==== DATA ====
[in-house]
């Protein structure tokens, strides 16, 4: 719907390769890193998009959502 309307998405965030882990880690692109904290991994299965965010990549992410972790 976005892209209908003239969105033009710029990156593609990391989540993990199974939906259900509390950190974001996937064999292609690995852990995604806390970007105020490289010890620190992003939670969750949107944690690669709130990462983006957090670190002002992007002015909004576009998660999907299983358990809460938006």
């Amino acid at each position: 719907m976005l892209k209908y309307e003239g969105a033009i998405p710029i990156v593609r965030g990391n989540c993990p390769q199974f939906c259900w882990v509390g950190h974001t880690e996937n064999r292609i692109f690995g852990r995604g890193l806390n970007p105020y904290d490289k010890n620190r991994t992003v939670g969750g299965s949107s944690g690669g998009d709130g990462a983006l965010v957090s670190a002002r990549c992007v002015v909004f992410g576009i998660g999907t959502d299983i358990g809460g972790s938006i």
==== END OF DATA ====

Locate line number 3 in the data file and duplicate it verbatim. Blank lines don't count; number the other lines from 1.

């Amino acid at each position: 719907m976005l892209k209908y309307e003239g969105a033009i998405p710029i990156v593609r965030g990391n989540c993990p390769q199974f939906c259900w882990v509390g950190h974001t880690e996937n064999r292609i692109f690995g852990r995604g890193l806390n970007p105020y904290d490289k010890n620190r991994t992003v939670g969750g299965s949107s944690g690669g998009d709130g990462a983006l965010v957090s670190a002002r990549c992007v002015v909004f992410g576009i998660g999907t959502d299983i358990g809460g972790s938006i």